HONOLULU (KHON2) — It’s no secret electric vehicles are gaining popularity. You see them everywhere driving on the road, today.

But, EV owners said finding a place to charge their car isn’t easy.

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The Department of Transportation (DOT) and Hawaiian Electric Company (HECO) are working to change that.

There are about 19,000 registered electric vehicles In Hawaii and 5,200 plug in hybrids according to the State’s energy department.

But, electric vehicle owner, Christiana Ponzani, said there are not enough places to charge them.

“It’s a rat race,” Ponzani said. “One person pulls out; immediately, another person pulls back in. So, you’re really lucky if you find one.”

Sarah Ah-See, who’s owned her EV for about seven years said she’s always worried when she has to drive to rural areas.

“If you’re going to, like, a beach, to Haleiwa or, like, the North Shore, it’s, like, ‘How am I going to get back home?'” said Ah-See.

According to the Department of Transportation, there are only 490 public charging stations in Honolulu.

Hawaiian Electric Company said Hawaii has the lowest charging ports per electric vehicle in the country.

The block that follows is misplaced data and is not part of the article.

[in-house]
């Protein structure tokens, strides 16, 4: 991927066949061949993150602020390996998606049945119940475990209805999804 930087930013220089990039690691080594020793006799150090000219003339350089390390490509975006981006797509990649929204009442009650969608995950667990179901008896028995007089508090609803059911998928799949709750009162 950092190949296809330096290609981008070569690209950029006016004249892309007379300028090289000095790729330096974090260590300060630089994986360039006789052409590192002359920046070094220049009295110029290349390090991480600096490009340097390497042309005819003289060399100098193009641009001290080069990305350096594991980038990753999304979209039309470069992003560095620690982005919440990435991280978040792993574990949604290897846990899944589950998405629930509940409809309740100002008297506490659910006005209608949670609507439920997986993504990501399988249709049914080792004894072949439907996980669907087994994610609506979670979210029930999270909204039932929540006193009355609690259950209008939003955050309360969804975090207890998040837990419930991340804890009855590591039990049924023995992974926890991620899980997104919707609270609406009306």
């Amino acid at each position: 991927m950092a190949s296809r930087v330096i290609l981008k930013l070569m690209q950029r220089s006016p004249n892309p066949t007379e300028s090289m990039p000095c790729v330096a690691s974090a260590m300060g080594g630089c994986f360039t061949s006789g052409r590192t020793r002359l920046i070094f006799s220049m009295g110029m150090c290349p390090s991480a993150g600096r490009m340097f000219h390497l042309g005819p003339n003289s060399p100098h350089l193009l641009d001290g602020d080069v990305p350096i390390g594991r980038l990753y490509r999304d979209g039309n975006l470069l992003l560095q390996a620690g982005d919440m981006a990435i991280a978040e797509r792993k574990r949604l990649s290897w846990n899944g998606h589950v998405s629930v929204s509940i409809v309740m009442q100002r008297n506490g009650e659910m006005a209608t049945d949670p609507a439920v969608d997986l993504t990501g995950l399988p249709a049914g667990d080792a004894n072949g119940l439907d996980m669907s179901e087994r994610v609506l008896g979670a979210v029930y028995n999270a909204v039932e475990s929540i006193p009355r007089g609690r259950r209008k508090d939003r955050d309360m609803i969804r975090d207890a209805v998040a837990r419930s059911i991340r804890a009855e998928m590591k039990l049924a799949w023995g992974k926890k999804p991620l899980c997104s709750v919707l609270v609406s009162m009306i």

That needs to change.

“The focus from the electric utilities perspective is how do we create that critical backbone of infrastructure to make sure that people can sleep at night knowing that they’ll be able to charge their car when they need to go to work in the morning,” Marceau explained.

HECO currently has 32 charging stations in the state, with another 300 in the works, according to Marceau. She said they’re just waiting for the Public Utilities Commission’s approval.

Ed Sniffen, HDOT’s Deputy Director for Highways, said they’re also pushing for more charging ports.

“Our plan shows 12 locations throughout the state that we’d be putting these in,” Sniffen said. “And, we’re starting with eight starting in the summer.”

Once they have those in, he said they’re hoping to add more.

“We want to make sure that we have charging stations throughout. So, it’d be just like gas stations for everyone,” Sniffen added.

While some of the charging stations are free, not all of them are; but it’s still cheaper and better for the environment than gas.

“When we designed this program, that’s one of the things that we really kept in mind is how do we stay competitive with the price of gas,” Marceau explained.

Marceau said it’s usually cheaper to charge mid-day. Evening peak hours do cost more. 

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Even so, Sniffen said it’s definitely cheaper than gas; and the push to add more charging ports goes hand in hand with the states goal of a zero emissions clean energy by 2045.